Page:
Elevator rock and a sloshing sea of yellow: Clive Palmer’s Trumpian election campaign ad

“There’ll be no more beer,” a voice croons in a broad Australian accent. Or is it “no more fear”?

“The sky is clear and grey …” or maybe “great”. “I’m gonna put my faith in a party true.” It might be “a party of two”.

United Australia party’s election campaign advertisement Fighting for you: It’s time to Save Australia has racked up more than 15.5m views on YouTube.

It’s not just the odd capitalisation that renders the two-minute video Trumpian. It’s the way it scans the crowds, with their “Freedom! Freedom! Freedom!” posters. The way the UAP’s founder, Clive Palmer, and its leader, Craig Kelly, are pictured being adored by fans, as they pitch themselves as anti-politicians.

“From the Muzak-y song, Clive has probably avoided copyright breach litigation this time, unless there’s an elevator that wants to sue him,” says Dr Chris Wallace, the author of How to Win an Election.

Last year the federal court ordered the mining tycoon to pay $1.5m for his unauthorised use of Twisted Sister’s We’re Not Gonna Take It with different lyrics in campaign ads. Palmer appealed the court’s decision. This year he’s gone with something more original. Well, apart from the Donald Trump-inspired imagery.

Palmer, who’s running in the Senate and whose party is running candidates in all the lower seats, says he’s spending about $70m this election. There are unmissable billboards, TV commercials, the YouTube videos and full-page newspaper advertisements.

It’s a sloshing sea of yellow.

“Why has the UAP chosen yellow as its keynote colour?” Wallace asks. “Ninety-nine point nine per cent of the people in the ad are white.”

Maybe they’re aligning themselves with the gilets jaunes, she suggests, citing the French anti-government movement that began as a protest against fuel taxes.

It’s not the first time Palmer’s party – now only represented in parliament by the former Liberal MP Kelly – has splashed election cash.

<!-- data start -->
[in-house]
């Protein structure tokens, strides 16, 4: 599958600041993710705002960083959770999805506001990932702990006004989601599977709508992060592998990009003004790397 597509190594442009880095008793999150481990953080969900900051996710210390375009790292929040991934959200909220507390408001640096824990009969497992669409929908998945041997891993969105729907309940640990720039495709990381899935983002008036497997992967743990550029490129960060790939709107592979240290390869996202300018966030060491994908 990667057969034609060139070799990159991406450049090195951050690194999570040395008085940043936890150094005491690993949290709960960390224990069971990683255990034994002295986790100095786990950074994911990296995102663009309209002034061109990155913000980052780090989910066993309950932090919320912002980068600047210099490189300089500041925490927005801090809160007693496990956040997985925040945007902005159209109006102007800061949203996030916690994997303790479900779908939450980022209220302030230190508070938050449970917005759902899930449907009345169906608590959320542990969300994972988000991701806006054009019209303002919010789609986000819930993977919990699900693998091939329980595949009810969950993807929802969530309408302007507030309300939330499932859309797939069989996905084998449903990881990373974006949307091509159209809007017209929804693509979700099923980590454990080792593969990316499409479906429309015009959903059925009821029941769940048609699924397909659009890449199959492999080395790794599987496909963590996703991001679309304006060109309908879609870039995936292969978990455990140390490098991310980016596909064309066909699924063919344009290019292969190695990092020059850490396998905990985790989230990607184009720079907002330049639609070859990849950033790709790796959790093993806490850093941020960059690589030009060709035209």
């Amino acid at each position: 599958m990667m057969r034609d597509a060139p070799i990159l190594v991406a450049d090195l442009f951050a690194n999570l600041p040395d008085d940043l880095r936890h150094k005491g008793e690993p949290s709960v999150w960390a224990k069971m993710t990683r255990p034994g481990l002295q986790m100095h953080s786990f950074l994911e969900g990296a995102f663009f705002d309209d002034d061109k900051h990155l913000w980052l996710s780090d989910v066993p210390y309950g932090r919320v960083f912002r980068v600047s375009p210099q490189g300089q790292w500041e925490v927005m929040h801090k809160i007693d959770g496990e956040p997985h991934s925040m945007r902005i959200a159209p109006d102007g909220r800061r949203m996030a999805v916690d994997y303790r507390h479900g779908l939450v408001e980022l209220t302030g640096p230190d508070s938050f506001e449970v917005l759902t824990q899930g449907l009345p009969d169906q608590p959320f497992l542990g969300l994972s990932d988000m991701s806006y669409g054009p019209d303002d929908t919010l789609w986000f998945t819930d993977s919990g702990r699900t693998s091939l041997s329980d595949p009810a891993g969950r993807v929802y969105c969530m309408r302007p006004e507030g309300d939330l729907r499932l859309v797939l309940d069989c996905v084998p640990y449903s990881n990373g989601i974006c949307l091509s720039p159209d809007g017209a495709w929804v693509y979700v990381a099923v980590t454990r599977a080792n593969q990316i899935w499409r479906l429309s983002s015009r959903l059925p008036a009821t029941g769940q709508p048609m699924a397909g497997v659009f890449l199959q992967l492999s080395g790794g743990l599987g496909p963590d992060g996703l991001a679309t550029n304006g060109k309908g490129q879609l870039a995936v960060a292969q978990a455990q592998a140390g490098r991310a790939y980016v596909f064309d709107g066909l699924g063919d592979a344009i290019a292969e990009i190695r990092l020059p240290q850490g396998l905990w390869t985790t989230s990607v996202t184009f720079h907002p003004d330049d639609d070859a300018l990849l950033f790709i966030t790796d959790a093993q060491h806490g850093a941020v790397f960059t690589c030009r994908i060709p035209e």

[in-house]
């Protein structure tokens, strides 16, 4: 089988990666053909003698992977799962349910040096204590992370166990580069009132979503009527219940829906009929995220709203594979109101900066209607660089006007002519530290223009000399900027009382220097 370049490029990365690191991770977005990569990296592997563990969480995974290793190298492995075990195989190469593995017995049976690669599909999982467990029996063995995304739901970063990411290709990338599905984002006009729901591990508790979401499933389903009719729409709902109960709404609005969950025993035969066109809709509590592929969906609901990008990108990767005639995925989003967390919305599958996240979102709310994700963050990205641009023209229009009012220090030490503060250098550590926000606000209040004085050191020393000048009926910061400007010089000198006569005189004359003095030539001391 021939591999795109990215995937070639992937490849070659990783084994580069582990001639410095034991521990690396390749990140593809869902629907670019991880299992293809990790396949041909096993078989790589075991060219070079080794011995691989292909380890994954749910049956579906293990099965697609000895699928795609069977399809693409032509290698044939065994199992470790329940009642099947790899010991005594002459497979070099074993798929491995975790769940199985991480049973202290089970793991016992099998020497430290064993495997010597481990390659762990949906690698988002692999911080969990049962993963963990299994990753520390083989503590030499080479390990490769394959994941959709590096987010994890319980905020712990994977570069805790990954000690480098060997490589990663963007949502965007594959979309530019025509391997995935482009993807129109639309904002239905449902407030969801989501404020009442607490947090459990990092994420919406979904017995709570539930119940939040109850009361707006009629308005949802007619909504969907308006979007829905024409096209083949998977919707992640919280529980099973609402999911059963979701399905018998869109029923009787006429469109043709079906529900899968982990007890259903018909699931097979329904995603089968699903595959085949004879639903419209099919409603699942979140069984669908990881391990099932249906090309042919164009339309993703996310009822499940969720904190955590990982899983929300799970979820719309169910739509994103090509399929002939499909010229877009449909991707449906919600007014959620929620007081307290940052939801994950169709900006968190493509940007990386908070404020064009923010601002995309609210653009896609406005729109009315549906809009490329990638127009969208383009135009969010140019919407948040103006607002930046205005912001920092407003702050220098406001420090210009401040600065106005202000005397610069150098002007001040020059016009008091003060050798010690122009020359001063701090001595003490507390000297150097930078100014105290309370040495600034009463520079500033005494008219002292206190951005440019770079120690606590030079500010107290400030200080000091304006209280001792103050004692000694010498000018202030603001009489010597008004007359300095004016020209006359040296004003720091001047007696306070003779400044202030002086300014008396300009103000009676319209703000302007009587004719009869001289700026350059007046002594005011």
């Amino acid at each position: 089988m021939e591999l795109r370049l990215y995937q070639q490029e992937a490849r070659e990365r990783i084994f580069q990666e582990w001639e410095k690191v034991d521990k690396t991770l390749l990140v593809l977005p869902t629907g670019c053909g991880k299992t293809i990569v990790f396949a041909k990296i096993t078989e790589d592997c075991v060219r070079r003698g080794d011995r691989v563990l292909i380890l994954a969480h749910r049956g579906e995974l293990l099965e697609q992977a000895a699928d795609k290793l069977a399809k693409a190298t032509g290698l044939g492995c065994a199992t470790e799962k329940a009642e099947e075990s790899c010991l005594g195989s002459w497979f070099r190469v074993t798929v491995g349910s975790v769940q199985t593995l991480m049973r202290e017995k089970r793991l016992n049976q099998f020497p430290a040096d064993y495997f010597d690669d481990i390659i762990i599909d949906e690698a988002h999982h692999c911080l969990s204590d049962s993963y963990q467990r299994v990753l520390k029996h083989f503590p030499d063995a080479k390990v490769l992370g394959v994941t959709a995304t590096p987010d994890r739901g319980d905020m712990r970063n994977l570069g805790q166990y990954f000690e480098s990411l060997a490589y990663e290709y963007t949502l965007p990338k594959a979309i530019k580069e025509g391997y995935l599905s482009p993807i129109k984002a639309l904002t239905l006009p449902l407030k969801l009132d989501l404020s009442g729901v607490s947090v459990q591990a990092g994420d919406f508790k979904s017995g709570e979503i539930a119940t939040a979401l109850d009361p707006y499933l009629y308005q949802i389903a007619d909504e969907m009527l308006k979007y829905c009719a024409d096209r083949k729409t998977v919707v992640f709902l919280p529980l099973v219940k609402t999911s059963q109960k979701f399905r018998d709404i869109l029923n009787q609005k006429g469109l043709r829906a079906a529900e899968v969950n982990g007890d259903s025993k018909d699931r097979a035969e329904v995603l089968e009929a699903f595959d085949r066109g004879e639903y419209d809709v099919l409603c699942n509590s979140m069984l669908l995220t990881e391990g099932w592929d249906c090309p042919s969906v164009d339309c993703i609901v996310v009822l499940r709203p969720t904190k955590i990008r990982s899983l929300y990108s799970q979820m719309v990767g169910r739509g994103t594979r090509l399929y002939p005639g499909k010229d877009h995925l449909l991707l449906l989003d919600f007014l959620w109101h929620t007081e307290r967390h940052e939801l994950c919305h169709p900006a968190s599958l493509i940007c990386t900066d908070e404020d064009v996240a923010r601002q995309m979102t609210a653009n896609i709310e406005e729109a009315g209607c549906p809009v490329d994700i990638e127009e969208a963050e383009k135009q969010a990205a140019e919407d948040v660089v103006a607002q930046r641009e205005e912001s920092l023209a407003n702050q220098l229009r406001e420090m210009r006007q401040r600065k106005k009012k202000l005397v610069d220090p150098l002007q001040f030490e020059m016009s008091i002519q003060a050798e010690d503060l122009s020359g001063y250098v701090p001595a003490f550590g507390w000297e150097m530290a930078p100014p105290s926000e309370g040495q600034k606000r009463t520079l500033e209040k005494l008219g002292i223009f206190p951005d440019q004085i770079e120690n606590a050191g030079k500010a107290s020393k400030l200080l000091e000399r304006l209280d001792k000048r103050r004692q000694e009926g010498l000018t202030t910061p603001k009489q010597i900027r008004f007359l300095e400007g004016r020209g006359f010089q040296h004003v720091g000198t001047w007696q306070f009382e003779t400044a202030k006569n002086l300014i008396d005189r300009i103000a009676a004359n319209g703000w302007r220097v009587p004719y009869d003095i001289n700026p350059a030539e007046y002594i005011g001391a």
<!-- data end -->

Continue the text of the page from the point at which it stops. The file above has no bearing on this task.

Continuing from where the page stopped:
UAP leader Craig Kelly meets supporters in the ad. Photograph: United Australia party

In 2019 Palmer spent $60m but failed to win a spot. That’s far more than the major parties spent. While he didn’t have a seat to show for it, Labor’s review of its own surprise loss found Palmer was at least partly to blame.

This time around Palmer says (perhaps not entirely seriously) he’ll preference the Greens before the major parties. But it’s still hard to know what effect the saturation of yellow ads will have this time around.

Who is the ad talking to?

Dr Andrew Hughes, a political marketing lecturer from the Australian National University, says this ad is “trying to tap into what Scott Morrison calls the silent majority, the quiet Australians”.

The jingle is annoying for parents to listen to but easy for kids to remember, he says. “It’s very simple, very basic … the beat is slow enough for you to keep up with.

“There’s the jingle, the T-shirts, the signs, the crowd. There’s a scene where the camera lingers on an older woman walking up the street … holding a sign [saying, tongue in cheek, she’s ‘dangerous’]. That’s what he’s trying to say – I now represent those [quiet Australians].”

Does it work?

Hughes says Palmer’s advertising is taking oxygen from Labor and the Greens. People have a limited attention span; social media has limited space for ads. And Palmer fills them.

He says the 15.5m-plus viewer figures should be taken with a grain of salt, because there might be bots or overseas viewers inflating them, but they still make the UAP look, to believers, like a major force.

The party has come under fire for its messaging on the pandemic, and its latest ad splurge promises to keep interest rates at an unrealistically low 3%. But it’s possible none of that matters when it comes to what people take away from the ad, and what they do at the ballot box.

Voters can operate on gut feel and name recognition.

“We’re tuned out,” Hughes says. “We don’t care what they say. It’s the memory effect of the music and not necessarily the the ad itself.”

Source link

Leave a Reply

Your email address will not be published.